As mentioned under the section on domain names, domain names can already give a clear hint at intent. However since this property is well known, URLs might be obfuscated to hide this information. This domain name obfuscation is a well known technique in the world of malware, there is some evidence of use by tracking companies. In this case, a language model might learn that any URL that looks like random letters and numbers might be a sign to consider increasing the probability of classifying this app as tracking slightly, depending on other features like requested permissions, and imported tracking libraries.
Android provides a system for data to be broadcast to all apps on a device, this is known as a Broadcast Receiver. A wide range of data is available via this mechanism, both from the Android system as well as apps. The Android OS broadcasts detailed information about the battery level, health, and charging status, including details of how its charging. Many music apps will broadcast detailed information about the song being played, while also collecting those events from the system and other apps. The full extent of this activity is not well described, both what data is broadcasted, what apps are doing with it, and which apps are collecting. As a feature, Broadcast Receivers have a lot of promise since they fit the patterns of useful features for machine learning: small, globally unique, and easy to extract.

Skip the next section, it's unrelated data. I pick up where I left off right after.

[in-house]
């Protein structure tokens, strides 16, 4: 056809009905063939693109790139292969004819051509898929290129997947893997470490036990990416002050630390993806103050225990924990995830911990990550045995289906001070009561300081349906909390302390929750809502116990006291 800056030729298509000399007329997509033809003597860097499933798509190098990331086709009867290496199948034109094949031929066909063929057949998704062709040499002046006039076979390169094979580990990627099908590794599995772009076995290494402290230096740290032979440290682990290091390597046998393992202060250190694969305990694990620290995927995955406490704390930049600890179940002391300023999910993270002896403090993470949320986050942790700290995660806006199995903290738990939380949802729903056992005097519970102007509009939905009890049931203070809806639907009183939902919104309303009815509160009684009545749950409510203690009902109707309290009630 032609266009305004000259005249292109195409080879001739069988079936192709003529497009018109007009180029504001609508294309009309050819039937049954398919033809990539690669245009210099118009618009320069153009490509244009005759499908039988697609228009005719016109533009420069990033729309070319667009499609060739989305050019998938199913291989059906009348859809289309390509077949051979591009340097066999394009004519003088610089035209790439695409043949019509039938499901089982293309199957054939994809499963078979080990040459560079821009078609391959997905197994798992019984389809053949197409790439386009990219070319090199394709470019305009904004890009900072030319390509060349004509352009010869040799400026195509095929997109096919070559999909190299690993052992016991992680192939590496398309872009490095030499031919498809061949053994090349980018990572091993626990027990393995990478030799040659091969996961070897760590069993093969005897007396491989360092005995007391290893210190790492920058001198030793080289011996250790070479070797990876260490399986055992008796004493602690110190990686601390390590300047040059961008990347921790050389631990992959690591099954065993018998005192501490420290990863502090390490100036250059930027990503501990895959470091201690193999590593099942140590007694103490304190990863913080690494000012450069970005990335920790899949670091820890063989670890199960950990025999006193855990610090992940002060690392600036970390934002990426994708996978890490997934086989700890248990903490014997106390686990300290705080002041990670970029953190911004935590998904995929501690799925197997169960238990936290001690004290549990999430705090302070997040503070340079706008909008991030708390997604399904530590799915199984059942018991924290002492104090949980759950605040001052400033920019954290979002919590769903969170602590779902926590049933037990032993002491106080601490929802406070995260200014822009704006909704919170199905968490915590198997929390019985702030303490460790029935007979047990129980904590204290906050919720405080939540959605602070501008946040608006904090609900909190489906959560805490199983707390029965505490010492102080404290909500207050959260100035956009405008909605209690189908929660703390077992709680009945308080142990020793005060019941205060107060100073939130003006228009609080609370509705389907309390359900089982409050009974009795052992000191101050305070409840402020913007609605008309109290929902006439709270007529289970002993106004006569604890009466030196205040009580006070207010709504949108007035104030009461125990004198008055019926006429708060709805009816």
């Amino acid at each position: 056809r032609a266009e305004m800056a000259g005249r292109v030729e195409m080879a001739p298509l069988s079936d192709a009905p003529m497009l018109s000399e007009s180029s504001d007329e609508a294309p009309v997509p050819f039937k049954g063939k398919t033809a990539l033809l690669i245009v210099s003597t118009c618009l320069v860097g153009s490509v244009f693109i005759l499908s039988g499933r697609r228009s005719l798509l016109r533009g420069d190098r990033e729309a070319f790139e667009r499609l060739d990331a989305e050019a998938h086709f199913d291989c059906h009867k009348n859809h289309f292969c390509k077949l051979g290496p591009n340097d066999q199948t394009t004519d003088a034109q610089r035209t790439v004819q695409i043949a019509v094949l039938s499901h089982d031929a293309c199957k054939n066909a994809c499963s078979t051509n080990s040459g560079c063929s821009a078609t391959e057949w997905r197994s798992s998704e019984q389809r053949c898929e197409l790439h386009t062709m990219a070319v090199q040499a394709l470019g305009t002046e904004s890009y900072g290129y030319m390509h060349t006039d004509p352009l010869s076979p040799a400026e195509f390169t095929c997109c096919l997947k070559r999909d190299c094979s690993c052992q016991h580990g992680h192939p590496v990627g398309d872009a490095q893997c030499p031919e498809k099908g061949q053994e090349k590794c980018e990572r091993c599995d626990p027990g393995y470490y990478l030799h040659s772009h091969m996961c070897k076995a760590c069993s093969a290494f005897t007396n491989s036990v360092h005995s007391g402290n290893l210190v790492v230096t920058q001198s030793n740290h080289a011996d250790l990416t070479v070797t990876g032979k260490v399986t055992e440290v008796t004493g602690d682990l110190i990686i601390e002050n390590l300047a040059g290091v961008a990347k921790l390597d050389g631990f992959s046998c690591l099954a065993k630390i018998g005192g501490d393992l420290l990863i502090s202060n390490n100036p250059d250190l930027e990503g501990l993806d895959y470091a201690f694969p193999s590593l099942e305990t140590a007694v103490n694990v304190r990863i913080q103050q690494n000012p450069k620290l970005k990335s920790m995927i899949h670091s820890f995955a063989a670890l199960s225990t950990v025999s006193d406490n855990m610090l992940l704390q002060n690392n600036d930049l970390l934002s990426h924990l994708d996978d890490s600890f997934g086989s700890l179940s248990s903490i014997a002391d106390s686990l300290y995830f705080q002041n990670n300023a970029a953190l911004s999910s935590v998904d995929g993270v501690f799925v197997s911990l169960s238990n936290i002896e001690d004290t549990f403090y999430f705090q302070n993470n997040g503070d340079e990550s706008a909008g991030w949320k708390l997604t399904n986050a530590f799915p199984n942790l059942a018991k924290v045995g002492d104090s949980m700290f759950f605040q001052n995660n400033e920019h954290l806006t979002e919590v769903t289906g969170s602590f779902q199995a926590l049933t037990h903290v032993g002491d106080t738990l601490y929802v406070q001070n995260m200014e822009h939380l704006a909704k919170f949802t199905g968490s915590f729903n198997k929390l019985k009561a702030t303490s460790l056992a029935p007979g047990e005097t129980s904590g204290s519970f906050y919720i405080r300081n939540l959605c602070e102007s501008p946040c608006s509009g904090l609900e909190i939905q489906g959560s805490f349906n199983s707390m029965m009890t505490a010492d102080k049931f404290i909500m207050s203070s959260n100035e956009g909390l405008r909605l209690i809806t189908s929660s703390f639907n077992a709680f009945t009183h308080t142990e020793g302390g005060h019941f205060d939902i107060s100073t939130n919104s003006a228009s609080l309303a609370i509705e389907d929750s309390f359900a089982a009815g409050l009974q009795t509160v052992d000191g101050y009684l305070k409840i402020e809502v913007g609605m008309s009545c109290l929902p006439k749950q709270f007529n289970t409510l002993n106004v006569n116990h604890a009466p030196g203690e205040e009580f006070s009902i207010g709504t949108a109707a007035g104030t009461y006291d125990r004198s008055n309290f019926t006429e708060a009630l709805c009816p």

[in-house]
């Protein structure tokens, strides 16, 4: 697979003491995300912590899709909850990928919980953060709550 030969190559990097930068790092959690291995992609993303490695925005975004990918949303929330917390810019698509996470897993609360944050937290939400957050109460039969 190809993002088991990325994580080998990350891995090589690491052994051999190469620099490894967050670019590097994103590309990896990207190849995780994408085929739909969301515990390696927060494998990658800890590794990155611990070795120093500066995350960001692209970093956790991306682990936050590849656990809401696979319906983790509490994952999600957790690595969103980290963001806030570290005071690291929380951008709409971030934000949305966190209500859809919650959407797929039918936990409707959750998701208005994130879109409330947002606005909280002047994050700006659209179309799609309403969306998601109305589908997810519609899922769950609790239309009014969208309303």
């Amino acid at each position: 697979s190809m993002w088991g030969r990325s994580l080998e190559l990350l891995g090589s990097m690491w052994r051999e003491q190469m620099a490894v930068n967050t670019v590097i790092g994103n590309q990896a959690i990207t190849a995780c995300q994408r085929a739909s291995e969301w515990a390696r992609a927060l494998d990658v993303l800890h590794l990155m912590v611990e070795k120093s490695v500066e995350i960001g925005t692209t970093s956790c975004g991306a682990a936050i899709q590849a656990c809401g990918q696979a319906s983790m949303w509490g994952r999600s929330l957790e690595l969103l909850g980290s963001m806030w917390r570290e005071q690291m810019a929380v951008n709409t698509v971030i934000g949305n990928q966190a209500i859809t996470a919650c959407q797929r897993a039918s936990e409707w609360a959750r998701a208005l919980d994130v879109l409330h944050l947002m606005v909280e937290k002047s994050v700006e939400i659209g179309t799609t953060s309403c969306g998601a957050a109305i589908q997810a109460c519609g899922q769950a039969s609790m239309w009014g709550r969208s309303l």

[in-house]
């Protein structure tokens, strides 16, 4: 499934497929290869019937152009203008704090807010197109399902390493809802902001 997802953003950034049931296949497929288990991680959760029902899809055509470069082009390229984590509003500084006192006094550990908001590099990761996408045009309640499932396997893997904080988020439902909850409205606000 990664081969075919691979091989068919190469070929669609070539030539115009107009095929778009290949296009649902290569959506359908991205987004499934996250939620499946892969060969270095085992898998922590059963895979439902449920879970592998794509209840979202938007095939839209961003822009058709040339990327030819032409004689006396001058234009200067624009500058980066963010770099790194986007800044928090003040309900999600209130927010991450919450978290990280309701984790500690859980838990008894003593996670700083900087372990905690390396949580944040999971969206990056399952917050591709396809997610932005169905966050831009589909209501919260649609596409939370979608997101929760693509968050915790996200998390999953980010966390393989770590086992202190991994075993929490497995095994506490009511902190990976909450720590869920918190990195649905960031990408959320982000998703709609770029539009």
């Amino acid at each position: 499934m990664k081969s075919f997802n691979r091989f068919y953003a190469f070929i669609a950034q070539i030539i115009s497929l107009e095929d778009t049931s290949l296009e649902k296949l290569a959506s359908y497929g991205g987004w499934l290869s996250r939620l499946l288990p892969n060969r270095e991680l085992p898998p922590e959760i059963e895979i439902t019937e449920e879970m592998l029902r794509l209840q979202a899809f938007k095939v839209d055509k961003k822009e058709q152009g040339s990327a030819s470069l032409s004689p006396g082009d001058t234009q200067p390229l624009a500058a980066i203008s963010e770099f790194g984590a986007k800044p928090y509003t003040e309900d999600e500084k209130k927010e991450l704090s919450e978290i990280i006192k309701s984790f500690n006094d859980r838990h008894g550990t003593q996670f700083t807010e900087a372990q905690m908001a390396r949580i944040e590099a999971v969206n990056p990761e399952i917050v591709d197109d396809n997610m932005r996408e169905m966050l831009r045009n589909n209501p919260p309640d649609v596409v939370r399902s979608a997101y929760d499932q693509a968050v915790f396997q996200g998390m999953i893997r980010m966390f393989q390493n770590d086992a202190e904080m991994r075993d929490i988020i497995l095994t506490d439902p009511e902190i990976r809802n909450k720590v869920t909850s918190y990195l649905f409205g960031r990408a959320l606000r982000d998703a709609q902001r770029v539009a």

Feature Extraction Process
We are using tabular data to feed to the machine learning processes, so the process of extracting and pre-processing different features for classification includes similar steps for every feature. The number of features that can reasonably be processed this way is limited to probably tens of thousands of features, or perhaps even hundreds of thousands. Therefore we have collections of the top-n features where n is in the range of thousands: For example, the top thousand tracking libraries, or all built-in permissions. This way we extract the features out of the binary APK file, and source code when available, and loop over our collections of known features. If the feature was found in the APK/source the tabular data will be a 1, else a 0.
(This work was supported by NLnet’s NGI Zero PET fund.)